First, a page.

Bike to Base Camp Communications


New member
Been thinking about how to communicate from my truck to my bike when the girlfriend is at camp with no cell service and I'm out on day rides. GMRS might be good but unsure about practical range in Appalachia. Any advice on this sort of stuff? How do you do it? Starting to lean towards satellite units but we would each need one and I'm not sure we travel enough to justify even a monthly subscription, but I do ride enough to probably justify one.

Still curious about radio options though. GMRS seems good on paper but maybe not so much in the mountains. Easier to get into for my girlfriend and myself versus ham but I'm not sure either would work well here without well placed repeaters.


Pontoon Admiral
I've never heard of a guy leaving his GF at camp to go riding! Where do you camp? (LOL)

All primary means of radio commo is "line of sight" regardless of mode (AM/FM/CW) or frequency. A secondary means of radio contact is by "skip" or "bounce" where a radio signal bounces off of atmospheric conditions and returns back to earth, this type of transmission and receiving a signal works best at lower radio frequencies covered by the Ham frequency bands, but includes GRMS, and the type of antenna becomes critical to direct a signal in the desired direction.

GRMS frequencies are generally operated with omni directional antennas, an example is the "whip" vertical antenna attached to a handheld unit. Search for images of radio antennas used by Hams, most likely the most diverse use, to show directional and omni directional antennas.

So, without going to radio school, just about any radio will do if you're both in Kansas, in the mountains, it doesn't really matter what radio or mode is used, commo will be hit or miss as the signal works or is blocked by terrain features.

Power used to transmit is also critical, generally, the more power used the better the chance the desired contacts will be, but power has several limitations. Radios have limitations, regulations limit power within frequency bands, antennas will also limit power output. That said, good radio operating procedures dictate that no more power than necessary to affect the intended contact should be used. Using too much power can cause problems for the parties attempting to communicate as well as other problems for other operators and, in general, the public. Using too much power can also be illegal.

Satellite phones are an obvious solution but the cost of equipment and usage deter most from casual contacts. I'll mention that Ham's who specialize in the use of low power rigs (QRP) using advanced directional antennas bounce signals off of terrain features and the Moon, to direct signals back to earth, but this can only be accomplished by a stationary operator. There are also Ham communications with satellites but I'm not in that group.

All said and done, I'd suggest you try 2 meter and 6 meter mobile rigs as your camp station and a handheld or small mobile rig on the bike. BTW, was "bike" a motorcycle or a bicycle? A mobile rig will need a 12V battery, the bigger the better, but a motorcycle charging the batter during operation will work, but may not have full power output if the power input is limited.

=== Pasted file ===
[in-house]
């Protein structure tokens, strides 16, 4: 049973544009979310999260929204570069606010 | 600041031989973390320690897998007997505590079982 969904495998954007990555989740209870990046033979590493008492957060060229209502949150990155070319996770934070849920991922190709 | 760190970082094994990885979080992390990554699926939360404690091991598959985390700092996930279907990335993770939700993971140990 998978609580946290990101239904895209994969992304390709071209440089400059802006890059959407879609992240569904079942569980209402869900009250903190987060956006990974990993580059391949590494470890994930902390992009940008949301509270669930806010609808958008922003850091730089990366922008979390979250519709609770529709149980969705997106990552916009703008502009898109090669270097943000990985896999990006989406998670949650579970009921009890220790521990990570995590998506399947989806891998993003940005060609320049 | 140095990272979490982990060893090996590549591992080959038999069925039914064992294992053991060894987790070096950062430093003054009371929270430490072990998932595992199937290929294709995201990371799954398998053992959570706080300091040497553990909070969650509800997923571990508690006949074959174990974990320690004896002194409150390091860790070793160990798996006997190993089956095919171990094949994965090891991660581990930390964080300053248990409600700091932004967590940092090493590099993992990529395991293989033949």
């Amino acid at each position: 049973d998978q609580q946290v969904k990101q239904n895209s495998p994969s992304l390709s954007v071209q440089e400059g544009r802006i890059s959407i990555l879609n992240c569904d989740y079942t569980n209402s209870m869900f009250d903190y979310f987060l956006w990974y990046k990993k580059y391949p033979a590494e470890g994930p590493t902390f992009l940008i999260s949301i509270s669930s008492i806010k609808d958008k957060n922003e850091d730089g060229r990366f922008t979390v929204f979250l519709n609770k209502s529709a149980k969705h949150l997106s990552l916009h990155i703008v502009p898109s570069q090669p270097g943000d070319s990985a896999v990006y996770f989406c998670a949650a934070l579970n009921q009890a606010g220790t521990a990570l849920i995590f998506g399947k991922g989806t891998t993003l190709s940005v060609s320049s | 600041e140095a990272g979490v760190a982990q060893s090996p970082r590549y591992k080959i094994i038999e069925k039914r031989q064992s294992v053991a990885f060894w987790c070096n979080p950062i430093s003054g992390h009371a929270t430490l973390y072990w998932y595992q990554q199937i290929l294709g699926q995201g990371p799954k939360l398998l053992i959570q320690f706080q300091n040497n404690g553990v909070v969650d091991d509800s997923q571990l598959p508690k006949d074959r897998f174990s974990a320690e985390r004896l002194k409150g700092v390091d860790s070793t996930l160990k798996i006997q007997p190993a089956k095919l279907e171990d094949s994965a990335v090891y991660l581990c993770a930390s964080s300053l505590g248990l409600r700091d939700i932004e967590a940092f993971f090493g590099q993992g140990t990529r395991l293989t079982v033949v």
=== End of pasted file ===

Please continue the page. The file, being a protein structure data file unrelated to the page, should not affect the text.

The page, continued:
The range is limited with GRMS radios, they are low power, antennas are limited and they are only reliable within a few miles, often less than 5 miles on a good day. If you ride anything for more than an hour away from the base station, chances are very slim you will make a radio contact. Which is why I suggest 2 and 6 meter Ham, you are allowed to use more power, there are various antenna types that would benefit your operation and you'll have different modes to meet local conditions.

I assume you can pass a simple Ham radio test, it's only a couple of degrees harder than a driving test. If you bear down and get an "Extra" class license, you could use 500 watts of power, a beam antenna on 80 or 160 meters and talk to almost anyplace in the mountains, with a better understanding of radio operations.

If I were you, I'd get her a bike so she could go with you, if she can't or won't, make simple contacts on a schedule that is prearranged and you can make a point of getting to a desirable area to transmit on 2 or 6 meters, then on GRMS but with limited range.


Middle Income Semi-Redneck
How far do you intend to ride from base camp? If don't plan to be more than a few miles dead reckoning from each other satellite comm isn't really necessary and regular two-way radios are free air time.

Although an InReach two-way isn't nearly as costly as sat phones so it could work just for checking on each other. If you intend to hold text conversations it could get expensive and it's not necessarily going to be real-time, immediate like you're used to. InReach and SPOT messages require having a satellite in view so you might have a few minutes of instantaneous communication followed by 15 minutes of delay as the constellation visibility goes through it's normal pattern.